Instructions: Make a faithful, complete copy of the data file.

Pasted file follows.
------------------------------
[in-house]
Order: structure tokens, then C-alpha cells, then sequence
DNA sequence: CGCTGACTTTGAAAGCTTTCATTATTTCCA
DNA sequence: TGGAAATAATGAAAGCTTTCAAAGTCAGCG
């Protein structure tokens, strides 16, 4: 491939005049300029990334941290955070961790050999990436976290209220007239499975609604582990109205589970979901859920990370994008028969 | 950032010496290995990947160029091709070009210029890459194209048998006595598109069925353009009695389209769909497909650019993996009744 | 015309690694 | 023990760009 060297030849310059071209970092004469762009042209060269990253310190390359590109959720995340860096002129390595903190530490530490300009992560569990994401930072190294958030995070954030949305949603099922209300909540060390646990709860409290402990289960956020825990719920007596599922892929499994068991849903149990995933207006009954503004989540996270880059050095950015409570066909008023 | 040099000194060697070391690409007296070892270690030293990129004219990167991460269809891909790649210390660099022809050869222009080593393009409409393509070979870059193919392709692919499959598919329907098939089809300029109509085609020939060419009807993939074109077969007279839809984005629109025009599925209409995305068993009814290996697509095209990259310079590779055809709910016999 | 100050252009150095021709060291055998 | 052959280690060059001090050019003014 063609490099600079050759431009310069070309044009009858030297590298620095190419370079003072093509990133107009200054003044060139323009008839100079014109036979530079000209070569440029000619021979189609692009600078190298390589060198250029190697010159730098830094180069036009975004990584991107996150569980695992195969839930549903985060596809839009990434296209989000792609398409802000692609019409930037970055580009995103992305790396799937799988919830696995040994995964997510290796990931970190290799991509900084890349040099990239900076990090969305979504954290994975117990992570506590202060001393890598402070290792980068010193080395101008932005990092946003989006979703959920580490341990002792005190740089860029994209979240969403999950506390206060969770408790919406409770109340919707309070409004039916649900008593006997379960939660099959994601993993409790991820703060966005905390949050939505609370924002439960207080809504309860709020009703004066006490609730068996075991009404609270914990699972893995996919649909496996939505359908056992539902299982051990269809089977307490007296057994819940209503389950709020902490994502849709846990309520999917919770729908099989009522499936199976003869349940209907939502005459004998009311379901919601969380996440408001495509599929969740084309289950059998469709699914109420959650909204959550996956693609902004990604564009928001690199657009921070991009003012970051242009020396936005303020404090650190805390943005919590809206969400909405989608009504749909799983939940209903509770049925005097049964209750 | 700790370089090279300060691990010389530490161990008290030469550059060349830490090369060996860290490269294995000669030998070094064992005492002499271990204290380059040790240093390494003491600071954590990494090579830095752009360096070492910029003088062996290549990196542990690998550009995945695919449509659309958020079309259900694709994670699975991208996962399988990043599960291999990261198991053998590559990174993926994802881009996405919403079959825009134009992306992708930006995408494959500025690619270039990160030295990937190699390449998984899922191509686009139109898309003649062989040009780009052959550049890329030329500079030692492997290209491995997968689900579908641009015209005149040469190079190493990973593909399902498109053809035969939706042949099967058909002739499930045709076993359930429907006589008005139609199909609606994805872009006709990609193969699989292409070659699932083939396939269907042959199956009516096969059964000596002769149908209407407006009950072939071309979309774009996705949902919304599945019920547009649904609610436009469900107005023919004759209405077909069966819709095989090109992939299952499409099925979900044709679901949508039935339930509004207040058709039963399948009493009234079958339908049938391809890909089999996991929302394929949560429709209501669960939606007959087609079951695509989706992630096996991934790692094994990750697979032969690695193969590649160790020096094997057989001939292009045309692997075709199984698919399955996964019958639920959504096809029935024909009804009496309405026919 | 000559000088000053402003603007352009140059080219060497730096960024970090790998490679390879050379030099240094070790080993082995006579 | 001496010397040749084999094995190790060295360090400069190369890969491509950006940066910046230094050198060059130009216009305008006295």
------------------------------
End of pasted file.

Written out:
[in-house]
Order: structure tokens, then C-alpha cells, then sequence
DNA sequence: CGCTGACTTTGAAAGCTTTCATTATTTCCA
DNA sequence: TGGAAATAATGAAAGCTTTCAAAGTCAGCG
């Protein structure tokens, strides 16, 4: 491939005049300029990334941290955070961790050999990436976290209220007239499975609604582990109205589970979901859920990370994008028969 | 950032010496290995990947160029091709070009210029890459194209048998006595598109069925353009009695389209769909497909650019993996009744 | 015309690694 | 023990760009 060297030849310059071209970092004469762009042209060269990253310190390359590109959720995340860096002129390595903190530490530490300009992560569990994401930072190294958030995070954030949305949603099922209300909540060390646990709860409290402990289960956020825990719920007596599922892929499994068991849903149990995933207006009954503004989540996270880059050095950015409570066909008023 | 040099000194060697070391690409007296070892270690030293990129004219990167991460269809891909790649210390660099022809050869222009080593393009409409393509070979870059193919392709692919499959598919329907098939089809300029109509085609020939060419009807993939074109077969007279839809984005629109025009599925209409995305068993009814290996697509095209990259310079590779055809709910016999 | 100050252009150095021709060291055998 | 052959280690060059001090050019003014 063609490099600079050759431009310069070309044009009858030297590298620095190419370079003072093509990133107009200054003044060139323009008839100079014109036979530079000209070569440029000619021979189609692009600078190298390589060198250029190697010159730098830094180069036009975004990584991107996150569980695992195969839930549903985060596809839009990434296209989000792609398409802000692609019409930037970055580009995103992305790396799937799988919830696995040994995964997510290796990931970190290799991509900084890349040099990239900076990090969305979504954290994975117990992570506590202060001393890598402070290792980068010193080395101008932005990092946003989006979703959920580490341990002792005190740089860029994209979240969403999950506390206060969770408790919406409770109340919707309070409004039916649900008593006997379960939660099959994601993993409790991820703060966005905390949050939505609370924002439960207080809504309860709020009703004066006490609730068996075991009404609270914990699972893995996919649909496996939505359908056992539902299982051990269809089977307490007296057994819940209503389950709020902490994502849709846990309520999917919770729908099989009522499936199976003869349940209907939502005459004998009311379901919601969380996440408001495509599929969740084309289950059998469709699914109420959650909204959550996956693609902004990604564009928001690199657009921070991009003012970051242009020396936005303020404090650190805390943005919590809206969400909405989608009504749909799983939940209903509770049925005097049964209750 | 700790370089090279300060691990010389530490161990008290030469550059060349830490090369060996860290490269294995000669030998070094064992005492002499271990204290380059040790240093390494003491600071954590990494090579830095752009360096070492910029003088062996290549990196542990690998550009995945695919449509659309958020079309259900694709994670699975991208996962399988990043599960291999990261198991053998590559990174993926994802881009996405919403079959825009134009992306992708930006995408494959500025690619270039990160030295990937190699390449998984899922191509686009139109898309003649062989040009780009052959550049890329030329500079030692492997290209491995997968689900579908641009015209005149040469190079190493990973593909399902498109053809035969939706042949099967058909002739499930045709076993359930429907006589008005139609199909609606994805872009006709990609193969699989292409070659699932083939396939269907042959199956009516096969059964000596002769149908209407407006009950072939071309979309774009996705949902919304599945019920547009649904609610436009469900107005023919004759209405077909069966819709095989090109992939299952499409099925979900044709679901949508039935339930509004207040058709039963399948009493009234079958339908049938391809890909089999996991929302394929949560429709209501669960939606007959087609079951695509989706992630096996991934790692094994990750697979032969690695193969590649160790020096094997057989001939292009045309692997075709199984698919399955996964019958639920959504096809029935024909009804009496309405026919 | 000559000088000053402003603007352009140059080219060497730096960024970090790998490679390879050379030099240094070790080993082995006579 | 001496010397040749084999094995190790060295360090400069190369890969491509950006940066910046230094050198060059130009216009305008006295």